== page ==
Fishermen Cautious on Gove’s Brexit Fisheries Bill, Fear Govt Betrayal, Endless ‘Transition’

Brexit
CHRIS J RATCLIFFE/AFP/Getty
JACK MONTGOMERY

Brexit-supporting Cabinet minister Michael Gove has vowed to take back control of Britain’s territorial waters in a new Fisheries Bill, and to devolve significant powers from the European Union to Scotland’s local parliament.

The British fishing industry has been hit exceptionally hard by EU membership, with Brussels deciding fishing stocks would be managed as a “common resource” shortly before Britain joined the EU — then the EEC — and allocating the country a very poor share of its own stocks.

Hundreds of thousands of jobs have been lost in the traditional, working-class industry as a result, with the blow falling particularly hard on Scotland, with Gove — a Scotsman himself — claiming his own father lost his business as a result of the Common Fisheries Policy (CFP).

Even the Scottish National Party, a nominally ‘nationalist’ left-wing party fiercely loyal to Brussels, has denounced the bloc’s impact on fishermen, with former First Minister of Scotland and party leader Alex Salmond saying it was “imperative that we remove the dead hand of Brussels mismanagement as soon as possible” more than a decade ago.

“The fishing industry is of vital importance to Scotland and that is why the Fisheries Bill, combined with our withdrawal from the EU, will give more decision-making powers to the Scottish Government,” Gove said when unveiling the bill, which should allow Britain to set its own quotas and days at sea, negotiating access for foreign trawlers in conjunction with devolved administrations.

“It will regenerate coastal communities, take back control of our waters and, through better conservation measures, allow our precious marine environment to thrive,” he added.

“Many who have fought for 25 years to escape the disastrous CFP thought we would never see this day,” commented Aaron Brown, founder of the grassroots Fishing for Leave campaign, in a statement on the announcement — although the group made it clear their welcome was “cautious”.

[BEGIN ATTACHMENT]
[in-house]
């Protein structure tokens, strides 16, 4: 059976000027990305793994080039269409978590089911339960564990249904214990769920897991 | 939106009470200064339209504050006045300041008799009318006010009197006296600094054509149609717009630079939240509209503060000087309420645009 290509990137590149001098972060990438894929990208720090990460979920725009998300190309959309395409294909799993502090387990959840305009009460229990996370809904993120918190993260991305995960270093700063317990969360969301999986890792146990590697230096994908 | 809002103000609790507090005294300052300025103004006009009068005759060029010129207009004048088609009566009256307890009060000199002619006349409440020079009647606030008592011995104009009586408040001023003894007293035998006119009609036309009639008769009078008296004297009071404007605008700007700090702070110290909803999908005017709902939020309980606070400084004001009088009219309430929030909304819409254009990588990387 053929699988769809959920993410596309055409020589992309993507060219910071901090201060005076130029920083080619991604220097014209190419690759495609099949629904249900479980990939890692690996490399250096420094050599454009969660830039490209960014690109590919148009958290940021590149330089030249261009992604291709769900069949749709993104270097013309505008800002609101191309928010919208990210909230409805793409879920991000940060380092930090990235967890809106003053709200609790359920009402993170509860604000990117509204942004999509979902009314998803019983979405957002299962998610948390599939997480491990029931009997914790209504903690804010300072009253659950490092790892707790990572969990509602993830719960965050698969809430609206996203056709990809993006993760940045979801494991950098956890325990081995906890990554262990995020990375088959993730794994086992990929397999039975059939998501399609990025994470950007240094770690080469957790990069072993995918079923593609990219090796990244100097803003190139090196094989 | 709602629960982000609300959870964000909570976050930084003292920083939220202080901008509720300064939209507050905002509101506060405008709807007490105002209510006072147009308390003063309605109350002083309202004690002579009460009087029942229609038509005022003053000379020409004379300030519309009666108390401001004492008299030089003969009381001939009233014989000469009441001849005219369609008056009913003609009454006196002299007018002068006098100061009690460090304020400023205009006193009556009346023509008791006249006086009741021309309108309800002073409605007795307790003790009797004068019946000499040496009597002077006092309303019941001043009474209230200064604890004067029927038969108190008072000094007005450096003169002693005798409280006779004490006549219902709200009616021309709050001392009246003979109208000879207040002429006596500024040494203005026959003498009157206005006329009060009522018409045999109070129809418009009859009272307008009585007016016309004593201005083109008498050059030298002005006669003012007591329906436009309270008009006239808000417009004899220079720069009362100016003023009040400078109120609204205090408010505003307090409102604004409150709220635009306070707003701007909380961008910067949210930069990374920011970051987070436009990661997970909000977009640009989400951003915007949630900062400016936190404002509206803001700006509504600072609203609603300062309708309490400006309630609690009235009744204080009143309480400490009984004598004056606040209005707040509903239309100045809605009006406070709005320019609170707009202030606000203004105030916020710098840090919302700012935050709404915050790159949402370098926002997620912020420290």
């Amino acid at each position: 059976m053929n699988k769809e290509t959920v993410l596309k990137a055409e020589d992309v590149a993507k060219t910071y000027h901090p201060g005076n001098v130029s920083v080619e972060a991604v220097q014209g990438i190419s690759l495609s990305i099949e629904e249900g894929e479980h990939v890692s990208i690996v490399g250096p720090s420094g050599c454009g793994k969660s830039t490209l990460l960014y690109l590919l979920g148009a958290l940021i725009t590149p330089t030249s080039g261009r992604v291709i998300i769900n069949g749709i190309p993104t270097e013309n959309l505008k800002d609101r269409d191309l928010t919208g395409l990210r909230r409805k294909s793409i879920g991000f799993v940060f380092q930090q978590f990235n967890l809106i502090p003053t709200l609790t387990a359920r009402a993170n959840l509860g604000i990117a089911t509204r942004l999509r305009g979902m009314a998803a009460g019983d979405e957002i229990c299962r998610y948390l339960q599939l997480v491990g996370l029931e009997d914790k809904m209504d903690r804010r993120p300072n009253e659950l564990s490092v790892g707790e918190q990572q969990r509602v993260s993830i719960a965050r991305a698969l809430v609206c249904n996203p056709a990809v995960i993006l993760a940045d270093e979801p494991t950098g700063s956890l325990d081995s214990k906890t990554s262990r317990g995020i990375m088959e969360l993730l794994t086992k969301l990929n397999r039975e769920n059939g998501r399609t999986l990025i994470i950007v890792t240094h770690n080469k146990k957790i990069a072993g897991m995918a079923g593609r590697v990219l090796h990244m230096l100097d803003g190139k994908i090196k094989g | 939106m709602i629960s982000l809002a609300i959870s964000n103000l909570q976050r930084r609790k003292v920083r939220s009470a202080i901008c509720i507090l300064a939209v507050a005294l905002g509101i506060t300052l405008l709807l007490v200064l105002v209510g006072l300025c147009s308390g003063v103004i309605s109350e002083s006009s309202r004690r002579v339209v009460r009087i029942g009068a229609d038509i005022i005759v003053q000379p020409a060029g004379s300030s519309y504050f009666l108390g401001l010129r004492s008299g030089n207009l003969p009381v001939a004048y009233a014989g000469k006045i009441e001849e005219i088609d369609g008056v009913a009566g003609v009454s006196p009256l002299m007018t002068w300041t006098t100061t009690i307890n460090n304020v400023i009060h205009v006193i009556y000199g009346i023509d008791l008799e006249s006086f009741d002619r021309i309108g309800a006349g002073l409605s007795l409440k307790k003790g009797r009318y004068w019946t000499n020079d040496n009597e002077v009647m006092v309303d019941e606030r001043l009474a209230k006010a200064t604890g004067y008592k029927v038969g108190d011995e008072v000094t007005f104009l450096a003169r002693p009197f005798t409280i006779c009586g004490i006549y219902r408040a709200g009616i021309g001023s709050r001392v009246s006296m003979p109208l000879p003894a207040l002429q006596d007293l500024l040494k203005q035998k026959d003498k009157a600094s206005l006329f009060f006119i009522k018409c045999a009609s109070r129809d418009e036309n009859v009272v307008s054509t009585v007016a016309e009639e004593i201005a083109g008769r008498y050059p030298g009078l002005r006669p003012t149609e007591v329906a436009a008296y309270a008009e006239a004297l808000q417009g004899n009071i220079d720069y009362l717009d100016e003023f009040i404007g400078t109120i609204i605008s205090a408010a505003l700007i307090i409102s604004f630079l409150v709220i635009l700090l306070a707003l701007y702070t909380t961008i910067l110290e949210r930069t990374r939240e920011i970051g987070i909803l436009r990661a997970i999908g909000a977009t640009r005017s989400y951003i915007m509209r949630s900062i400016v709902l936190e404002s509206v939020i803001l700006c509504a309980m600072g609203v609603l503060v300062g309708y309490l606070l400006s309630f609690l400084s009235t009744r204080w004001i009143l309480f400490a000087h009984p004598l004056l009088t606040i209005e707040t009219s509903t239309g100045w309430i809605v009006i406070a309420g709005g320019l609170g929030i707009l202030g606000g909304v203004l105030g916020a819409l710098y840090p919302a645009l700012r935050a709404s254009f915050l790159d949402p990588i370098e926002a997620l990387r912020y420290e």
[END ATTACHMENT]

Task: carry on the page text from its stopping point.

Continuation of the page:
“[If the] legislation allows Britain to take back control of our waters, £6-8 billion of our [marine] resources, and decide access and management for our own national benefit as in Norway, Iceland, and Faroe, that is hugely welcome — but the devil is in the detail which we fear,” Brown explained.

“[T]he government admits this bill is subject to the wider negotiations — negotiations where, disgustingly, Theresa May proposes to re-obey the CFP after Brexit with an ever-extending transition [period] and a Chequers plan that will see the UK obey a ‘Common Rulebook’ — probably forever.”

Fishermen have previously expressed fears that their industry — already on the brink — could be “finished off” by the so-called ‘transition’ period the Prime Minister wants for two years after Britain officially leaves the EU, during which it will lose its representation in EU institutions but remain subject to all EU policies and regulations, including the CFP.

Skippers have warned the Government that many of them will not survive the impact of a discard ban planned to come into force during the transition — with some suggesting that this may be deliberate, as international rules dictate foreign vessels should be given access to fisheries that local industry does not have the capacity to make use of.

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